It’s been particularly challenging for the gardeners at Sissinghurst, what with the bad drought and the season and all.  Many of the gardens are not in full glory, but the bones of the garden are very good obviously and as a gardener myself it is quite something to be visiting this oh so influential garden layout. Sissinghurst is where Vita Sackville-West came up with the idea of dividing the garden into a series of "garden rooms". It seems so natural to approach garden design this way now, but at the time that Sissinghurst was developed it was novel, exciting, groundbreaking. A marvel. There are a couple of garden rooms which are particularly lovely today and I do my best to do them justice in the photographs, but it is always a challenge to do so isn’t it. There's never a substitute for strolling through  in person.  As we wander through the nut walk, using the poppy umbrella to shield the camera from the rain a bit, a woman passing in the opposite direction says with an Aussie twang… “more Australians”.  “Geez, is it that obvious?” I say in return.. she points to the umbrella.  Ah. This is the reason I don’t like the poppy umbrellas.  Sigh. I really don’t like the idea of wandering around advertising the fact that you’ve been paying respects to the war memorials, you can buy them in Canberra too.  It smacks too much of self congratulation.  No. I don’t think those brollies are going to get much use when we get home. They really were a stupid purchase.
We spend some time indoors in the library.  I have to confess to feeling a good deal of envy for Vita Sackville-West’s ability to establish such a beautiful and cosy space in the midst of such a glorious garden, both in terms of sheer talent and money.  Neither hubby or I can manage to summon the enthusiasm for climbing up the tower.  It’s time to move along.  We are delighted to note that at this rate, and with our new National Trust membership, we will have enough time for a quick look at Bodiam Castle on our way south.
More delightful countryside. My love for Tomtom growing by the minute as bicker free we journey steadfastly towards more sight seeing delights.   Again at Bodiam Castle we find that the inclement weather is doing nothing to damp the spirits of visitors.
I am surprised to find that one of the carefully preserved features of the site is a WWII pill box created to defend the castle from invasion.  It is quite a long walk to the entrance of the castle and would be even longer if you had to buy an entrance ticket first.  Not a problem for us but for someone like my mum, it would be hard going.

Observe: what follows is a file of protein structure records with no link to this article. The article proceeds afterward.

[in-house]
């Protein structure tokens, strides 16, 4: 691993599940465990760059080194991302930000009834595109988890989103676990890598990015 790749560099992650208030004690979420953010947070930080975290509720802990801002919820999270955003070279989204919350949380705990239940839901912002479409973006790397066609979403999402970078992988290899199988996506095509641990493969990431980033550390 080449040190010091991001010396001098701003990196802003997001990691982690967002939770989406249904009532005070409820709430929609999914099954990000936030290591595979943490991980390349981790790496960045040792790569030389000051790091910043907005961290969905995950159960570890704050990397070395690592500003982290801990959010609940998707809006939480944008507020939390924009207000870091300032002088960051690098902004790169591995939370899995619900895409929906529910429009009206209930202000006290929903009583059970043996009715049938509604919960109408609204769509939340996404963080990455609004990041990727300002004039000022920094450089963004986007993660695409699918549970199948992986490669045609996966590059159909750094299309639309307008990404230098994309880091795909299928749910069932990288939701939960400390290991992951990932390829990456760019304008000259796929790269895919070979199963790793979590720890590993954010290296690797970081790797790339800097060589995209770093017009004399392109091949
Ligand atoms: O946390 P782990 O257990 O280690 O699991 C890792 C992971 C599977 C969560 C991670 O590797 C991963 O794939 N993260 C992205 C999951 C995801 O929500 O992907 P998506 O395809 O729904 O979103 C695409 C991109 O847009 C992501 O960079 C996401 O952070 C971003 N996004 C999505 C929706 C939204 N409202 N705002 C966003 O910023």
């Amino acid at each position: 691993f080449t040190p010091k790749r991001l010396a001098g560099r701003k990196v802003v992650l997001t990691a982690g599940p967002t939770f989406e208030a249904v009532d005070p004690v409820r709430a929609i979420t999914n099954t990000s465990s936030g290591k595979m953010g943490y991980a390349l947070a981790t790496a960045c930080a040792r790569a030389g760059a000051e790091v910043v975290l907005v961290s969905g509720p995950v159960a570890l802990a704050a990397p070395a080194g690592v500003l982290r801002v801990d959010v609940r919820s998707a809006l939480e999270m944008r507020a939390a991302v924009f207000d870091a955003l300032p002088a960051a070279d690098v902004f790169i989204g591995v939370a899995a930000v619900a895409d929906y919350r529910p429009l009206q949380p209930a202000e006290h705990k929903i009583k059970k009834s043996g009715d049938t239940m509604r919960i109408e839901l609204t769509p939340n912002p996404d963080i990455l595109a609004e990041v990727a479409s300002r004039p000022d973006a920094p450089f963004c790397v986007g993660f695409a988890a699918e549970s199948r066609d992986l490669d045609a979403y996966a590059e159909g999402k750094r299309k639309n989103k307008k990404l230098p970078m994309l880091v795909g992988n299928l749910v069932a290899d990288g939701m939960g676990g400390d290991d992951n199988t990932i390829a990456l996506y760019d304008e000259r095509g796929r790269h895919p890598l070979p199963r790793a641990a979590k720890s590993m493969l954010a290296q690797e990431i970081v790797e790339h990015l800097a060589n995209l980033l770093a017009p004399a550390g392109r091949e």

The castle is very atmospheric and the entrance over the moat is awesome.  At the old guard station some graffiti from 1818 is still clearly visible. Clearly guard duty leaves one with some time on one’s hands.
We note that there are no murder holes adjacent to the portcullis as we walk through to a lengthy conversation with one of the staff about Australia… another person with rellies in Australia, on this occasion a lady who lives in rural Queensland.  Our chat focuses mainly on the weather.. everyone is always apologizing to us for the weather.. and we take some pleasure in discussing how in dry years visiting Australia you see the flood markers and you can’t quite get your head around the fact that the floods come through over such vast flat areas at many metres high.  Most of the place it looks like the next best thing to a desert.  At any rate, we give our usual assurances that staying home would not have improved our weather prospects much. We’ve had nothing but rain in Australia for months since the drought has got round to breaking.  Anyway, I get sick of dry weather at home, so I am still tolerating the luxurious rain very well, and honestly the last thing we are going to do, having just come through 10 years of severe drought at home, is begrudge you rain over here when we know you need it so badly. No such thing as bad weather.. just the wrong clothes.